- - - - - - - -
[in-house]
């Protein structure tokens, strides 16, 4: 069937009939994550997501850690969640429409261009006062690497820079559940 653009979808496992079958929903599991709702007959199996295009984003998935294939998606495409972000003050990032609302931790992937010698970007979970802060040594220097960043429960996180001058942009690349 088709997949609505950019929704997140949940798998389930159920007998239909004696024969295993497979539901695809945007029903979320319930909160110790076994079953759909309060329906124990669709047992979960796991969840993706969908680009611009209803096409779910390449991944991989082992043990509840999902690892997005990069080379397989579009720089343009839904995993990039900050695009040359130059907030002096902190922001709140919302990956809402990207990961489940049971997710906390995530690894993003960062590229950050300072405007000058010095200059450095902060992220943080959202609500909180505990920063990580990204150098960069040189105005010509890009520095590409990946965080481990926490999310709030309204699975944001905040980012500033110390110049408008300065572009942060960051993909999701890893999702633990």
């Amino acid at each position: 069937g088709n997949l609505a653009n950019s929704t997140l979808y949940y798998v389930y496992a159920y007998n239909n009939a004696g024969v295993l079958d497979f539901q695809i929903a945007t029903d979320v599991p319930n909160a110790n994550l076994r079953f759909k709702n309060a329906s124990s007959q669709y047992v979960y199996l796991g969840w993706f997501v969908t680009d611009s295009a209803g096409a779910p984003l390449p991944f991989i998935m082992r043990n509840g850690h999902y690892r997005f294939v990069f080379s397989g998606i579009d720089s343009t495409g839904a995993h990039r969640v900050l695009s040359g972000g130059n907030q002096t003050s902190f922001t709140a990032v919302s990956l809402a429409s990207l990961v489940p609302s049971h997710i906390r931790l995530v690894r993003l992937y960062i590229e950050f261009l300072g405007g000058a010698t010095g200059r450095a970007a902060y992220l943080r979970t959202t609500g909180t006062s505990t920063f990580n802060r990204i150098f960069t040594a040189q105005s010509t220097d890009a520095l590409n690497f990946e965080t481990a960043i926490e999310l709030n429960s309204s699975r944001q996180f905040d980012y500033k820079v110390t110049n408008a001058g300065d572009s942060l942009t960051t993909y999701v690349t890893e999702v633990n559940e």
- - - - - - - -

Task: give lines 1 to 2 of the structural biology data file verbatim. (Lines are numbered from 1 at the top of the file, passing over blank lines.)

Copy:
[in-house]
């Protein structure tokens, strides 16, 4: 069937009939994550997501850690969640429409261009006062690497820079559940 653009979808496992079958929903599991709702007959199996295009984003998935294939998606495409972000003050990032609302931790992937010698970007979970802060040594220097960043429960996180001058942009690349 088709997949609505950019929704997140949940798998389930159920007998239909004696024969295993497979539901695809945007029903979320319930909160110790076994079953759909309060329906124990669709047992979960796991969840993706969908680009611009209803096409779910390449991944991989082992043990509840999902690892997005990069080379397989579009720089343009839904995993990039900050695009040359130059907030002096902190922001709140919302990956809402990207990961489940049971997710906390995530690894993003960062590229950050300072405007000058010095200059450095902060992220943080959202609500909180505990920063990580990204150098960069040189105005010509890009520095590409990946965080481990926490999310709030309204699975944001905040980012500033110390110049408008300065572009942060960051993909999701890893999702633990």